Wednesday, February 7, 2018

Munsell - the Father of Color Science? (part 1)

Albert Munsell. <pause for dramatic effect> Should he be credited with being the Father of Color Science? <another pause> That's my topic for today's blog post.

The question should come as no big surprise to anyone who has been following my blog. So far, his name has shown up in 20 of my blog posts. My wife is even starting to get a bit suspicious. This coming June, he will have been gone for 100 years, but jealousy can make folks a little crazy.

By the way... The 100th anniversary of the founding of the Munsell company will be celebrated this summer. Munsell Centennial Symposium will be held June 10 - 15, 2018 in his old stomping grounds, Boston. Your's truly will be keynoting, and (bonus points) I will be giving a tutorial on color measurement devices.

Let's look at some of Munsell's legacy to decide whether he deserves the honor. Today we look at Munsell's contribution to color science education.

Munsell was an enthusiastic teacher of color

Munsell's first claim on the coveted title of Father of Color Science was that he had a passion for teaching about color. Let me give some supporting evidence.

Albert Munsell, the Father of the Color Science Kids, Margaret and A.E.O.

He filed for a patent in 1899 (US Patent 640,972, A Color Sphere and Mount) for a color sphere, which was a globe, with the rainbow colors painted around the equator, with gradations of those colors mixed with white heading up to the North Pole, and with similar gradations mixed with black in the Southern Hemisphere. Quoting from his patent: "The object of my invention is to provide a spherical color chart for educational purposes." In addition, Munsell filed for a patent for a Spinning Top in 1902. One could affix colored cards to the spinning surface of the top "for the purpose of producing novel color effects". It sure sounds like Munsell was in the business of color edu-tainment to me!

Munsell's Color Sphere (left) and top (right)

He worked toward standardizing the teaching of color. In 1904, Munsell started working with teachers in Boston on a primer for teaching color in grades 4 through 9. Munsell developed a set of 22 crayons in 1906. This line was eventually added to the set of Crayola crayons sold by Binney and Smith. In 1917, the Munsell Color Company was formed to sell art supplies to schools.

Who doesn't remember the smell of a fresh box of these crayons at the start of the school year?

Incidentally, the word crayon dates back to the mid 1600's. It was Alice Binney, the wife of founder Edwin Binney who coined the word crayola, a conjunction of the prefix cray- from crayon and -ola, which means oleaginous (oily). This suffix was popular for products in the day: Mazola, granola, Victrola, and of course, Shinola. Now that you read that, don't let anyone tell you that you don't know cray from crayola!  

So, does this qualify Albert Munsell for the title of Father of Color Science? While his work was impressive, sadly, I don't think he deserves the title for these efforts.

Not to malign the guy, but Albert was not the only evangelist for proper color education at the turn of the last century. A gentleman by the name of Milton Bradley was another early chromo-vangelist. Yes. That Milton Bradley. The guy who invented the Game of Life, Operation, Battleship, and  of course Candyland. Ohhh... the late night Candyland parties we used to have when I was in college!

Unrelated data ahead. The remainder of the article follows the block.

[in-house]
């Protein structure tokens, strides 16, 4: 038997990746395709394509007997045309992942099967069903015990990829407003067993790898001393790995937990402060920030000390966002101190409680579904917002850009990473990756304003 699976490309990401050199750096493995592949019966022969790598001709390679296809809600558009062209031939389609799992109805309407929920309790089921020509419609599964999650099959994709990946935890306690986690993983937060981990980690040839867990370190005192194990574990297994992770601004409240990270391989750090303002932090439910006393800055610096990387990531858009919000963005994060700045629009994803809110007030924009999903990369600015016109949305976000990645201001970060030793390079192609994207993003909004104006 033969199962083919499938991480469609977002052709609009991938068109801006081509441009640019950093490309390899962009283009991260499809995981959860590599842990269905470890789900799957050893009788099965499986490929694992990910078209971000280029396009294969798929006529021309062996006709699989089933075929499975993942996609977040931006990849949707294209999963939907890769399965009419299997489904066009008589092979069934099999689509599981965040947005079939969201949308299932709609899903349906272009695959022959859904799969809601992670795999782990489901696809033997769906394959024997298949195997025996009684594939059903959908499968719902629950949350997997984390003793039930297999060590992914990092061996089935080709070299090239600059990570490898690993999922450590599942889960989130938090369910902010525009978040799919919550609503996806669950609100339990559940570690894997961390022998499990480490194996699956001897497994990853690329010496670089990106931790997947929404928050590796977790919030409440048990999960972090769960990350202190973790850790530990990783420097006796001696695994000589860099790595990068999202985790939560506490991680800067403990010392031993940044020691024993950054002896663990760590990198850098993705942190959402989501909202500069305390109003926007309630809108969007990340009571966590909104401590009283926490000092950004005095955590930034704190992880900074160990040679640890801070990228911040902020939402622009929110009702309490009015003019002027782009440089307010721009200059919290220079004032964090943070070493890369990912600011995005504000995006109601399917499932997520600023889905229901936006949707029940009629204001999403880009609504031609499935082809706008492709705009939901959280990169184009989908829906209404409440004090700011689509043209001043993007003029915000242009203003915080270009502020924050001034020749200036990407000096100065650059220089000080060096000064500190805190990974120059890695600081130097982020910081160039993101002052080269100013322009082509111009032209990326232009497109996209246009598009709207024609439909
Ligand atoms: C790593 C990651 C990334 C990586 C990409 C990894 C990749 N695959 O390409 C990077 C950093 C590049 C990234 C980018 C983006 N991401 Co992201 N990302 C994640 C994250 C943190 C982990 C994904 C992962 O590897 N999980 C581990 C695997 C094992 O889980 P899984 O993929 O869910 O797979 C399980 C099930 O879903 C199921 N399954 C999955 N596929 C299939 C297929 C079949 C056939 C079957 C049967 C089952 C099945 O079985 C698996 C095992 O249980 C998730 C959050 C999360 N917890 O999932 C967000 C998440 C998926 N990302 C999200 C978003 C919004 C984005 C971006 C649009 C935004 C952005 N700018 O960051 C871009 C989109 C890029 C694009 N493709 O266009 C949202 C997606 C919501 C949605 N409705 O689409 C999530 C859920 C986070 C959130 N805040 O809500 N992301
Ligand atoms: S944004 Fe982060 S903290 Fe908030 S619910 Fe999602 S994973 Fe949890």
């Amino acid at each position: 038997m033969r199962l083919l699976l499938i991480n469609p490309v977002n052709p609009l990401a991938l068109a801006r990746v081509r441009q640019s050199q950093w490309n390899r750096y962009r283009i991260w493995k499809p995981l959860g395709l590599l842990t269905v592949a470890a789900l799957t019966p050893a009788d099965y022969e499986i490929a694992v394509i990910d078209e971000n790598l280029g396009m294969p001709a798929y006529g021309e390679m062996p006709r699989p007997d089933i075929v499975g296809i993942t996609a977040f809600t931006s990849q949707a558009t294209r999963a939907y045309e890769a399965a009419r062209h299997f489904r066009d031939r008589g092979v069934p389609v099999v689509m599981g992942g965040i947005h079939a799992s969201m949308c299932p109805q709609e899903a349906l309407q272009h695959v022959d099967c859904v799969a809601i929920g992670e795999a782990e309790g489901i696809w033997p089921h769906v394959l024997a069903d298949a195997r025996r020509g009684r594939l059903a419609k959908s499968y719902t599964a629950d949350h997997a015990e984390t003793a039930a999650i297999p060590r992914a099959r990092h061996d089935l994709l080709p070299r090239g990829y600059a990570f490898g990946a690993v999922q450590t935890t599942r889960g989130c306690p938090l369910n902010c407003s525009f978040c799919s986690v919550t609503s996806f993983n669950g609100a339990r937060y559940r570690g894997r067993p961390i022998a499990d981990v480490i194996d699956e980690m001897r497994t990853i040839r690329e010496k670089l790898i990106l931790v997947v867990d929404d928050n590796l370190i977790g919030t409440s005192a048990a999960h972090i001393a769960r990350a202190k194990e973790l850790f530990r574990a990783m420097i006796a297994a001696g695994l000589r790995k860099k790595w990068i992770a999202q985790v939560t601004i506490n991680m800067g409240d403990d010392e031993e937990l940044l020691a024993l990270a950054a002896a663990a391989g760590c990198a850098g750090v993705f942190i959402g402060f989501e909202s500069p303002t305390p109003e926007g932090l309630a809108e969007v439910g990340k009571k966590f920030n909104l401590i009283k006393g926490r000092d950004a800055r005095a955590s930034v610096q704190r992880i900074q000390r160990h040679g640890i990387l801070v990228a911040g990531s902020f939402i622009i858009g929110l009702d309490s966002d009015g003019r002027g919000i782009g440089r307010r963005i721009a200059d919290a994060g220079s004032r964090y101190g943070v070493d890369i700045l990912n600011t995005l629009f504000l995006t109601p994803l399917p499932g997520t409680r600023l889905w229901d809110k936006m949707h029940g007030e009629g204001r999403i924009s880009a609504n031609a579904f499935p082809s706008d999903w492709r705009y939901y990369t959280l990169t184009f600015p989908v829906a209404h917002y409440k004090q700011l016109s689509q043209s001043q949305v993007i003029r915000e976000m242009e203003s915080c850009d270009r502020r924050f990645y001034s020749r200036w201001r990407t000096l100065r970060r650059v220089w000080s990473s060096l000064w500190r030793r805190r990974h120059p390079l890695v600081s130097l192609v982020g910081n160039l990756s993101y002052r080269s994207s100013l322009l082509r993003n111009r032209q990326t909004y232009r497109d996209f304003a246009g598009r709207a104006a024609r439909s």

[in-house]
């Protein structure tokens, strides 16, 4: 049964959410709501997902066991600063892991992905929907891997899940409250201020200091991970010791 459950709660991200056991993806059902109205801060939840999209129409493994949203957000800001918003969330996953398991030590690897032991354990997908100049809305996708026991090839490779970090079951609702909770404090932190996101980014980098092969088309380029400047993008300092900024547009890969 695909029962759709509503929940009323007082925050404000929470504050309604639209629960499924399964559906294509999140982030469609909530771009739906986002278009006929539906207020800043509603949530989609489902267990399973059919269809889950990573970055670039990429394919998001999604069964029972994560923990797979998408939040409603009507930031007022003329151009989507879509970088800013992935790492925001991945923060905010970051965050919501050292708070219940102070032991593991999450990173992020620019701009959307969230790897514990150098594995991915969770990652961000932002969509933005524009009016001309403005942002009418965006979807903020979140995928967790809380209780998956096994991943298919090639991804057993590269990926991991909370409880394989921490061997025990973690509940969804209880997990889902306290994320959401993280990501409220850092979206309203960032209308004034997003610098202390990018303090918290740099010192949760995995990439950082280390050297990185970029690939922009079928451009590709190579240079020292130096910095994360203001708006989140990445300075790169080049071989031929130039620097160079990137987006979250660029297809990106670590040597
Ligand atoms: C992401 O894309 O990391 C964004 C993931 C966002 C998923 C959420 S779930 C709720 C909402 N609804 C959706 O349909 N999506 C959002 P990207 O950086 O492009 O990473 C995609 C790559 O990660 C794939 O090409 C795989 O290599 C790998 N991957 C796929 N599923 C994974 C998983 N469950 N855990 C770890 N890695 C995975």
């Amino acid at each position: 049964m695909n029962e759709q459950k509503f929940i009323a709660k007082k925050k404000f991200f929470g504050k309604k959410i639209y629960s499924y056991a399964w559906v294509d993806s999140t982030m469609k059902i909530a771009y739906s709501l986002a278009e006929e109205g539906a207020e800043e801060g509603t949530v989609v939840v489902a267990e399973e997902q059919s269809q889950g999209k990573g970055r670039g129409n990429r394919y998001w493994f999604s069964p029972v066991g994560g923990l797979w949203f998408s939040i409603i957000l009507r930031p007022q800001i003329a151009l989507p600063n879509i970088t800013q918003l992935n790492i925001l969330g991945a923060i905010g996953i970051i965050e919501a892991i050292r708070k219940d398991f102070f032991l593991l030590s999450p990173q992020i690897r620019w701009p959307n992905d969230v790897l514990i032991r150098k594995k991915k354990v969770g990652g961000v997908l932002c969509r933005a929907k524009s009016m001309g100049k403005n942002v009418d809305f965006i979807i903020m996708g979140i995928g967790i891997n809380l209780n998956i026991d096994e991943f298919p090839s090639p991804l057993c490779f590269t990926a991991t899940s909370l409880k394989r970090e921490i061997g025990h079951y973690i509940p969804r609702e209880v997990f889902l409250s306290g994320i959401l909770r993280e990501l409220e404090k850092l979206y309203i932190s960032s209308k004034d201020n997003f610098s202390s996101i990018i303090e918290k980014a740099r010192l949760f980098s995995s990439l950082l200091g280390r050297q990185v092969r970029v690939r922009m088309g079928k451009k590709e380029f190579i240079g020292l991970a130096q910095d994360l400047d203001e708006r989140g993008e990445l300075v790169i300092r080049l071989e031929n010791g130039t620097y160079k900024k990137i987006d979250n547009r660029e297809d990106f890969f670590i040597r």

Bradley's colored paper samples

In Bradley's book Elementary Color he describes the Bradley System of Color Instruction, which aims "to offer a definite scheme and suitable material for a logical presentation of the truths regarding color in nature and art to the children of primary schools." The third edition of this book was published in 1895, a few years prior to the start of Munsell's colorful evangelical career. 

By the way, I should mention that Milton Bradley filed for an patent for a Color Disk Rotating Mechanism in 1893, and for a Color Mixing Top seven years before Munsell's filing for a color mixing top. To add insult to injury, Bradley developed a line of crayons in 1895, and had a business relationship with Binney and Smith for a few years, starting in 1905.

My ruling so far is that Albert Munsell is, at best, one of two Godfathers of Color Science Education. Stay tuned for the next blog post, where I investigate whether Munsell invented the three-dimensional color space!

Would you like to hear me rehash this topic in the same dreary and boring manner, but with the benefit of my dull and boring voice? Live? With the opportunity to heckle me with questions??? Sign up for the ISCC webinar.


  1. Y'know, I truly hate to rain on the Munsell parade (especially as my father had some connections to his business in the '70s) because he is important, but . . .

    But I believe you need a better definition of "Color Science" if you want to claim him as its Father. Do you mean Father of . . ."Color Science in the United States"? "Color Science in the 20th Century" (or "...after 1870"?) "Color Science As We Now Understand It?"

    Science is a process. History is about context. It is possible to argue for a Father (or possibly somewhere, a Mother) of Color Science exists in every generation that has ever thought about color or tried to impose an order on color.



    1. Sarah,

      Thanks for your articulate and well-reasoned response! I hope you take the time to read part 2 (which has been posted) and especially part 3 (not yet posted), where I lay out the case for Munsell and come to some conclusions.

      (Your comments have had a bit of influence over part 3.)